Accra, March 11, 2009 – The World Bank will provide up to US$1.2 billion in interest-free loans to Ghana over the next three years, and has launched a landmark initiative that challenges civil society organizations and other citizens' groups to help deepen transparency and accountability by monitoring the implementation of Bank-funded projects in the country.
The announcement came Wednesday in Accra, as the World Bank's Vice President for Africa, Obiageli Ezekwesili, wrapped up a three-day visit to Ghana.
The target sectors for this future lending, according to the Bank's Country Director for Ghana, Ishac Diwan, are water and sanitation, agriculture and fisheries, energy, natural resource management, transport and budget support.
The Bank, which is one of Ghana's leading development partners, indicated its readiness to assist the newly-elected Ghanaian government in any way possible to minimize the impact of the global financial meltdown and economic crisis.
At a meeting with the Ghanaian President, Prof John Evans Atta-Mills, Ms Ezekwesili discussed issues bordering on natural resource management as a key component of macro economic policy. She reiterated the importance of citizens' participation in the development processes in complementing government efforts in finding solutions to Ghana's macroeconomic challenges.
The Ghanaian President on his part noted that an important ingredient in dealing with macro economic problems is transparency and the need for citizens to know the true state of the economy and what the government is doing to solve the problems.
Commenting on her visit earlier, Ms Ezekwesili said: “it is obvious that government and people of this country have been making tremendous efforts to lift themselves and future generations out of the vicious cycle of poverty and hardship, however, the impact of the current global financial crisis on Ghana calls for macroeconomic measures that would ensure that the growth that Ghana has enjoyed over the past decade and more is not negatively affected, but is rather sustained to help improve the standard of living of the people.”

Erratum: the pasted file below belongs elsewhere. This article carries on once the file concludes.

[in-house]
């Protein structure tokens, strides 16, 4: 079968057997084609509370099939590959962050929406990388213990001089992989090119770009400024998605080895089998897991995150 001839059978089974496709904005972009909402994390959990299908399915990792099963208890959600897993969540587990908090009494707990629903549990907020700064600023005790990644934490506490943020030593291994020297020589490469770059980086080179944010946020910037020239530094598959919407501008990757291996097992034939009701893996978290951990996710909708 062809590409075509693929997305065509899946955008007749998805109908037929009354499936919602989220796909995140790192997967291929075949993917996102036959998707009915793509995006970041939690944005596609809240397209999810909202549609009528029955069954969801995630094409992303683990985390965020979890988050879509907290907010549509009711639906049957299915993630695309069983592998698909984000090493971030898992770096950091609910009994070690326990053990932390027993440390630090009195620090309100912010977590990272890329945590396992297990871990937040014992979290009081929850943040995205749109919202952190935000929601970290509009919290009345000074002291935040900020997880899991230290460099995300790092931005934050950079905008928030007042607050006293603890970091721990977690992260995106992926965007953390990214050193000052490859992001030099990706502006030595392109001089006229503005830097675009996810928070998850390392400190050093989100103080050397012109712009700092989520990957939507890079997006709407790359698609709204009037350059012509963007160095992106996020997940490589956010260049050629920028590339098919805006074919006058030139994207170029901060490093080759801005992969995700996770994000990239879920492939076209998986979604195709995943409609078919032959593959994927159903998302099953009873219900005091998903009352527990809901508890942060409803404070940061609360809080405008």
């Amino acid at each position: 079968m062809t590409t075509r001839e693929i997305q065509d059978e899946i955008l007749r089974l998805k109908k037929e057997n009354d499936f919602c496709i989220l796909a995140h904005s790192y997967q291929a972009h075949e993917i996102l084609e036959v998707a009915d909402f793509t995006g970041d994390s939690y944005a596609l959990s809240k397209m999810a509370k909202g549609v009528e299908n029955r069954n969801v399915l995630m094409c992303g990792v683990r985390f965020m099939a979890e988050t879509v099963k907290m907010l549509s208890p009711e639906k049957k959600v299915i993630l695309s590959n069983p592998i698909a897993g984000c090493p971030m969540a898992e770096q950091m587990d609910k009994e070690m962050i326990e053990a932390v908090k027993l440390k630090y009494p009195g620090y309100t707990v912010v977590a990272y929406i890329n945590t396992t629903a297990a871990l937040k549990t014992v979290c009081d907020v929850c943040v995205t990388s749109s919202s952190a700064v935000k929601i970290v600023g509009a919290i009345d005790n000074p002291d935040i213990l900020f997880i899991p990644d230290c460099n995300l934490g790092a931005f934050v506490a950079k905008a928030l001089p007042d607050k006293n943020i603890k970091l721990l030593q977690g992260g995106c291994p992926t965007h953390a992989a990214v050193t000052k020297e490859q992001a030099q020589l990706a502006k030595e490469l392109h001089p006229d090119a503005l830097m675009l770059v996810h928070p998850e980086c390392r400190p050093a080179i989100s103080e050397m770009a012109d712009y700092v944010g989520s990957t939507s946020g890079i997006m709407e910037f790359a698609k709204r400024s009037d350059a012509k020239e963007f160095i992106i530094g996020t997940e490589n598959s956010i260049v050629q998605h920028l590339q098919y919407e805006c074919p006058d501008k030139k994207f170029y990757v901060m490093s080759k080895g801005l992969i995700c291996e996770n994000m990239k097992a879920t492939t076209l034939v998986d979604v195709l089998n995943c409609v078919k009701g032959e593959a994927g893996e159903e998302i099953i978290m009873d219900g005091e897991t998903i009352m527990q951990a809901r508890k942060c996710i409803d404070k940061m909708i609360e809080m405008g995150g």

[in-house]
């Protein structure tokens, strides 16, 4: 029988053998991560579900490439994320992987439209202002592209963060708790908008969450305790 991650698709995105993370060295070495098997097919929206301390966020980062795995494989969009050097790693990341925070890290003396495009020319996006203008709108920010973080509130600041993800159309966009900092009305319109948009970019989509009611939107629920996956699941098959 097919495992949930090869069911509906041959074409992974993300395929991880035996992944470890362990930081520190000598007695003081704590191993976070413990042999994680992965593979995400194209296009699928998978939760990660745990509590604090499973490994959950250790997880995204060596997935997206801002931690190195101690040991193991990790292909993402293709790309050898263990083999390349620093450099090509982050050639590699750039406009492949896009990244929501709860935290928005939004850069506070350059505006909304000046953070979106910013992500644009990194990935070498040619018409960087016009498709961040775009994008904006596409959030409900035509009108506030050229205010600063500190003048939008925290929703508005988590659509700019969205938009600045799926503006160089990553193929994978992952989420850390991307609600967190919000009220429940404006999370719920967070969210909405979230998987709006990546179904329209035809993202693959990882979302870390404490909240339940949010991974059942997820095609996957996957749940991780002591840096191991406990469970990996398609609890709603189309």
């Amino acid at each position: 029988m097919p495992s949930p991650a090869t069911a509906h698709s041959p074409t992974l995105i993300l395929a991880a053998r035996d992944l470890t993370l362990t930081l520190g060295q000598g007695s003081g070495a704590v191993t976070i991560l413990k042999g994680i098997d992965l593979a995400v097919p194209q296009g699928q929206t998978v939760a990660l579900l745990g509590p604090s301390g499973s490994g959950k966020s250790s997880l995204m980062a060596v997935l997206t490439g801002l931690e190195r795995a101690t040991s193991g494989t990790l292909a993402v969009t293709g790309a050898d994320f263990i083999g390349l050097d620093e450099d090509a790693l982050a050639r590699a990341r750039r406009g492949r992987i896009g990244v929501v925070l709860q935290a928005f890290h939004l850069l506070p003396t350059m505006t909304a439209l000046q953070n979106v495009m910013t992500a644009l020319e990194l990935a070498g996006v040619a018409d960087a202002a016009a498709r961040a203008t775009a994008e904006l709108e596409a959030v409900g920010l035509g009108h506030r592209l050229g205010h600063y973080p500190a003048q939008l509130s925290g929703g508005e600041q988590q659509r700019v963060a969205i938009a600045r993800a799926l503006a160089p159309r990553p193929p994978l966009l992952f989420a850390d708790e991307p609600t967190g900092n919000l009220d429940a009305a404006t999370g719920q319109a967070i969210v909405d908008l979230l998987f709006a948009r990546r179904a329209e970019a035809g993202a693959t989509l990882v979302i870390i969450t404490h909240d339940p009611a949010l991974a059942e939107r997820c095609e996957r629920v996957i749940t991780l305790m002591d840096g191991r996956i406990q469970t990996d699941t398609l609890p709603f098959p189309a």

During the visit, the Bank, in collaboration with a group of civil society organizations launched a new Social Accountability Initiative to monitor Bank-financed projects and programs of their choice. Three umbrella organizations – National Coalition of NGOs in Waste Management (NACONWAM), Coalition of NGOs in Water and Sanitation (CONIWAS) and a group led by the Integrated Social Development Center (ISODEC) – decided to monitor the Second Urban Environmental Sanitation Project (for NACONWAM), the Urban Water Project (for CONIWAS) and the Poverty Reduction Support Credits (for ISODEC).
Addressing participants attending a National Environmental Sanitation, where the Initiative was launched, Ezekwesili noted: “Social Accountability is a very important tool for ensuring development effectiveness, and should be used not only to monitor government stewardship, but that of the Bank and other development partners as well.”
She handed over project documents which are relevant for their monitoring exercises to the NGOs.
Currently, the World Bank-financed portfolio for Ghana is among the biggest in Africa, with 26 active projects which have an undisbursed balance of about US$700 million of interest free loans, a sizeable proportion of which can be front-loaded. The Bank's private sector arm, the International Finance Corporation (IFC) has also provided assistance to businesses pursuing projects in the oil and gas, mining, banking, leasing, education, housing and SME sectors.
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